China’s investments in Africa have exploded in recent years, with outward foreign direct investment (OFDI) stock growing from $1 billion in 2004 to more than $30 billion in 2014. Investment in forests—particularly the timber sector—is no different. China’s overseas forest project investments grew from eight in 2007 to 84 in July of 2015. Today, Chinese forest investment can be found in 25 African countries.
Yet in many cases this expanded investment has come at a cost to people and the planet. Five trends shine a light on the impact Chinese investments have had on Africa’s forests, and point to how both governments and companies should proceed in the future.
1. Most African timber exports go to China.
In the face of a growing demand for timber and tighter domestic forest protection laws, China has become the world’s largest importer and processor of logs, and a lot of them come from Africa. Around 75 percent of African timber exports are sent to China every year, according to the International Institute for Environment and Development (IIED).
2. Investments have mixed impacts on local communities and environment.
The impact of Chinese forest-related investment in Africa varies significantly. On the one hand, Chinese forest investment can improve market access and increase income sources for local, small-scale operators in countries such as Zambia. On the other, IIED and Forest Trends reports find negative impacts like low contribution to local employment, inferior labor practices, deforestation, and involvement in illegal logging and timber trade. These impacts also pose reputational risks for China’s government and companies in Africa.
3. Investment is mainly coming from harder-to-regulate small and medium enterprises.
While large, state-owned enterprises (SOEs) are traditionally the main players in China’s overseas investment, privately owned small and medium enterprises (SMEs) are playing a larger role in the African forest sector. More than 80 percent of the Chinese companies that have invested in the African forest sector since 2007 have less than $10 million in registered capital. Several of these SMEs have reported that they do not receive any government funding or even loans from Chinese commercial banks, unlike larger companies, which typically obtain 80 to 90 percent of their funding from Chinese commercial and policy banks.
Due to their limited financial ties with the Chinese government and banks, SMEs are less likely to comply with the country’s voluntary guidelines for social and environmental safeguards for overseas investment. For example, the Environmental Investigation Agency (EIA) found one Chinese company engaged in illegal log export in Mozambique just one month after its representatives attended a guideline training.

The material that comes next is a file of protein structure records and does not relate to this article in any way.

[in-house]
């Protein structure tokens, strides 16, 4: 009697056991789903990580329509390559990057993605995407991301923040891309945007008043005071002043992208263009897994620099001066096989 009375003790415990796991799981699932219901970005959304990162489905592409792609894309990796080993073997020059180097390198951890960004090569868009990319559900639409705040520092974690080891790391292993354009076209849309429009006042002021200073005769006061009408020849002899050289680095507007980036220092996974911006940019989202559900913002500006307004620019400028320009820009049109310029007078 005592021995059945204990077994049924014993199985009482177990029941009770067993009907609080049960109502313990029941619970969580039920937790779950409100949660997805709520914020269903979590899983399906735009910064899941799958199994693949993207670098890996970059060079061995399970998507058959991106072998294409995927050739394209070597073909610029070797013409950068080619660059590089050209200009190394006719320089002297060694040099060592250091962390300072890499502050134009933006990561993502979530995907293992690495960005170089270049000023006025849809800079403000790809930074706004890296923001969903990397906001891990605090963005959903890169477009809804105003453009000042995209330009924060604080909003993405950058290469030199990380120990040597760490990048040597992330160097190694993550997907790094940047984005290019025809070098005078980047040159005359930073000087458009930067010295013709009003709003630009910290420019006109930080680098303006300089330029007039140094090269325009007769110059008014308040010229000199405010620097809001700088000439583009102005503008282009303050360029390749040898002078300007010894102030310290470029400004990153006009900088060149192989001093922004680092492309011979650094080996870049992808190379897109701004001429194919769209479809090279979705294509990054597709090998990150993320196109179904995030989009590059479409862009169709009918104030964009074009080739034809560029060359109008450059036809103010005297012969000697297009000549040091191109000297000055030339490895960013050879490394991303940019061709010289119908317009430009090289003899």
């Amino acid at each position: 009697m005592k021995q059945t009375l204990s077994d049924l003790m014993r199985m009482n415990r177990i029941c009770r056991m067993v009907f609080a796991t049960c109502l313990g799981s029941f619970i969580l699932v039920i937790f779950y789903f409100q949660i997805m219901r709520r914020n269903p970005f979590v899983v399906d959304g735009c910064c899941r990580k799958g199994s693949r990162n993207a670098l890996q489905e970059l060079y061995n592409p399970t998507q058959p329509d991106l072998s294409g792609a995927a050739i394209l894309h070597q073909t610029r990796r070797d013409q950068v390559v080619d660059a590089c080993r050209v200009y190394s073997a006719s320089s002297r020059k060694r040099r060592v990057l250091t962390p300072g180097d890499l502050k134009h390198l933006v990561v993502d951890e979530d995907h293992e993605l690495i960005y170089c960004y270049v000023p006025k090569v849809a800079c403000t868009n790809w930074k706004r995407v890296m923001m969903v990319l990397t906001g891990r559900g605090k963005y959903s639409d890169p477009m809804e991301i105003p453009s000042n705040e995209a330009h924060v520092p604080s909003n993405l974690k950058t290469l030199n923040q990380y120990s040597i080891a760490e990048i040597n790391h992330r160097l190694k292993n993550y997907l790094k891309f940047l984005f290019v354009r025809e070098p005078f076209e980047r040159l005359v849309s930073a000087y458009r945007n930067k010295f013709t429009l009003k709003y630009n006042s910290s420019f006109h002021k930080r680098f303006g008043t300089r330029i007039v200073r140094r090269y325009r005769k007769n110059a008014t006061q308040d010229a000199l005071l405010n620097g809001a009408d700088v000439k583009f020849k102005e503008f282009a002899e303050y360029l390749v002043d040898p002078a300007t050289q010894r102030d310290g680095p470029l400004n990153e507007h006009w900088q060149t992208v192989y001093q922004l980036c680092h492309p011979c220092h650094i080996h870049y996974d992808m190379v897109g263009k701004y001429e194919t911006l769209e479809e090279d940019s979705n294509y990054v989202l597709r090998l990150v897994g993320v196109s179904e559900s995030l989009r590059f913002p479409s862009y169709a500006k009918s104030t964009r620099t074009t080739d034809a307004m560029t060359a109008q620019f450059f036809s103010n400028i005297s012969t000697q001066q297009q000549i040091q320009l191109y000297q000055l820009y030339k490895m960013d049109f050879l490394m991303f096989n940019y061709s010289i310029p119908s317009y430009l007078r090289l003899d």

4. Investments are moving upstream in the timber supply chain.
Instead of directly acquiring forest concessions, many Chinese companies began as trading companies that purchased timber from local concessions and forest operators. Now, however, an IIED study finds that several Chinese companies in Gabon and Mozambique have moved upstream, acquiring forest land concessions and setting up local factories to directly engage in timber harvesting. More direct access to forests allows Chinese investments to play a bigger role in sustainable forest management in Africa.
5. African logging bans are ineffective thus far.
In order to increase the added value of forest exports and create more employment benefits for local people, a number of African countries, including Cameroon, Mozambique and Gabon, have introduced national bans or restrictions on the export of unprocessed logs in recent years.
In practice, however, weak forest governance within these countries has rendered such bans ineffective. Data from the United Nations Comtrade Database indicates that China is still importing a significant amount of logs from major African countries, despite log export bans (see the case of Mozambique below). In other cases, Chinese companies shift their supply chains to different countries to continue sourcing logs. While Chinese log imports from Gabon have dropped significantly after the country enacted its log export ban in 2010, China has begun to import more logs from other countries including the Democratic Republic of Congo and Cameroon.
The rapid growth of Chinese investment in African forests has significant implications for forest management—and the trends are going in the wrong direction. It’s up to governments and companies in both China and Africa to create more sustainable investment pathways. The Chinese government could establish laws and regulations to make sure the country is importing legally and sustainably sourced timber. Chinese companies could adopt more rigorous social and environmental safeguards for their overseas investments. And in Africa, governments could strengthen forest governance and law enforcement to make sure all forest managers operating in their countries are properly managing ecosystems for the good of the planet, people and the economy.
This post originally appeared on Quartz Africa.
BANNER PHOTO: Carpenter chainsawing a felled tree in a forest near the Ovangoul village. Center Region, Cameroon. Photo by Ollivier Girard for CIFOR (Flickr).